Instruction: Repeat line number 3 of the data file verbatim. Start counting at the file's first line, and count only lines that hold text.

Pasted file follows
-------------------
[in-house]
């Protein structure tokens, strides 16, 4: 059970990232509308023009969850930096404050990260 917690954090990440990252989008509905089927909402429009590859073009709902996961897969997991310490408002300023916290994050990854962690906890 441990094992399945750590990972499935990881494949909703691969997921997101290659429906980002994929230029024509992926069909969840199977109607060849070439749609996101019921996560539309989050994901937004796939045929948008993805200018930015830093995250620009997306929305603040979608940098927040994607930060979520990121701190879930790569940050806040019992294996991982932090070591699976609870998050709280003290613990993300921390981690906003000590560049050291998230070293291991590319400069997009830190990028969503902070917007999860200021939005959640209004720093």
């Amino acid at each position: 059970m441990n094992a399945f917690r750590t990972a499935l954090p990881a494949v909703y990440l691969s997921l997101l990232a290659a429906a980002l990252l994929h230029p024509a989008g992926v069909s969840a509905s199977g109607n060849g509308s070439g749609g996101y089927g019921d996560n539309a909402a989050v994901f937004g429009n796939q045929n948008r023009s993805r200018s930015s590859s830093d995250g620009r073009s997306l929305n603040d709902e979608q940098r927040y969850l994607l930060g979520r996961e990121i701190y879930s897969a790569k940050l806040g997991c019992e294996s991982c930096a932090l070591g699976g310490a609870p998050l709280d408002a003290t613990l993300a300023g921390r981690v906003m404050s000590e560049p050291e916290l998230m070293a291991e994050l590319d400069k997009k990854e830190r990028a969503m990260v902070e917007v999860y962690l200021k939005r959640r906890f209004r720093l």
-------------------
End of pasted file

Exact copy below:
């Amino acid at each position: 059970m441990n094992a399945f917690r750590t990972a499935l954090p990881a494949v909703y990440l691969s997921l997101l990232a290659a429906a980002l990252l994929h230029p024509a989008g992926v069909s969840a509905s199977g109607n060849g509308s070439g749609g996101y089927g019921d996560n539309a909402a989050v994901f937004g429009n796939q045929n948008r023009s993805r200018s930015s590859s830093d995250g620009r073009s997306l929305n603040d709902e979608q940098r927040y969850l994607l930060g979520r996961e990121i701190y879930s897969a790569k940050l806040g997991c019992e294996s991982c930096a932090l070591g699976g310490a609870p998050l709280d408002a003290t613990l993300a300023g921390r981690v906003m404050s000590e560049p050291e916290l998230m070293a291991e994050l590319d400069k997009k990854e830190r990028a969503m990260v902070e917007v999860y962690l200021k939005r959640r906890f209004r720093l």